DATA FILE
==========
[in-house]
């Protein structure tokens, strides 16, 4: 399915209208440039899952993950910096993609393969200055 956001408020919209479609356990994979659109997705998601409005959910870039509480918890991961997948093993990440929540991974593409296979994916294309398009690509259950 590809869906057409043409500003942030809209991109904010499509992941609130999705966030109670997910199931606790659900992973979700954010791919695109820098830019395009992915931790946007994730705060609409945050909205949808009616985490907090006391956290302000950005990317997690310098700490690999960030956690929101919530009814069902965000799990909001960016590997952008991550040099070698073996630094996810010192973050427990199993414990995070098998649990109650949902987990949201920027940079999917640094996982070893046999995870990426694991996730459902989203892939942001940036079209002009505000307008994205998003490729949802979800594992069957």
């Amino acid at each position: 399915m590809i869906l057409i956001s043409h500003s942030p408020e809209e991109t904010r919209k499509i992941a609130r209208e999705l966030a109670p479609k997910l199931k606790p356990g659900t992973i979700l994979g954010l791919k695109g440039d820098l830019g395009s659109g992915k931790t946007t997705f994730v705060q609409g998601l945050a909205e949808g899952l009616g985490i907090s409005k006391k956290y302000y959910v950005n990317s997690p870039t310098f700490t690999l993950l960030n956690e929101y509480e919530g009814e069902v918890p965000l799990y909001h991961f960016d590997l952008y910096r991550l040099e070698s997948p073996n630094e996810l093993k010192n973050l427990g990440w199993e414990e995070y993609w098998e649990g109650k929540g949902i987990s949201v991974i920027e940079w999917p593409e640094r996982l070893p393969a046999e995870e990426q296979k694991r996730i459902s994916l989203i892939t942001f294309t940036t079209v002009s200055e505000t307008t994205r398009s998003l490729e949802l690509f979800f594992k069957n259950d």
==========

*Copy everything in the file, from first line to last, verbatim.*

[in-house]
């Protein structure tokens, strides 16, 4: 399915209208440039899952993950910096993609393969200055 956001408020919209479609356990994979659109997705998601409005959910870039509480918890991961997948093993990440929540991974593409296979994916294309398009690509259950 590809869906057409043409500003942030809209991109904010499509992941609130999705966030109670997910199931606790659900992973979700954010791919695109820098830019395009992915931790946007994730705060609409945050909205949808009616985490907090006391956290302000950005990317997690310098700490690999960030956690929101919530009814069902965000799990909001960016590997952008991550040099070698073996630094996810010192973050427990199993414990995070098998649990109650949902987990949201920027940079999917640094996982070893046999995870990426694991996730459902989203892939942001940036079209002009505000307008994205998003490729949802979800594992069957």
């Amino acid at each position: 399915m590809i869906l057409i956001s043409h500003s942030p408020e809209e991109t904010r919209k499509i992941a609130r209208e999705l966030a109670p479609k997910l199931k606790p356990g659900t992973i979700l994979g954010l791919k695109g440039d820098l830019g395009s659109g992915k931790t946007t997705f994730v705060q609409g998601l945050a909205e949808g899952l009616g985490i907090s409005k006391k956290y302000y959910v950005n990317s997690p870039t310098f700490t690999l993950l960030n956690e929101y509480e919530g009814e069902v918890p965000l799990y909001h991961f960016d590997l952008y910096r991550l040099e070698s997948p073996n630094e996810l093993k010192n973050l427990g990440w199993e414990e995070y993609w098998e649990g109650k929540g949902i987990s949201v991974i920027e940079w999917p593409e640094r996982l070893p393969a046999e995870e990426q296979k694991r996730i459902s994916l989203i892939t942001f294309t940036t079209v002009s200055e505000t307008t994205r398009s998003l490729e949802l690509f979800f594992k069957n259950d």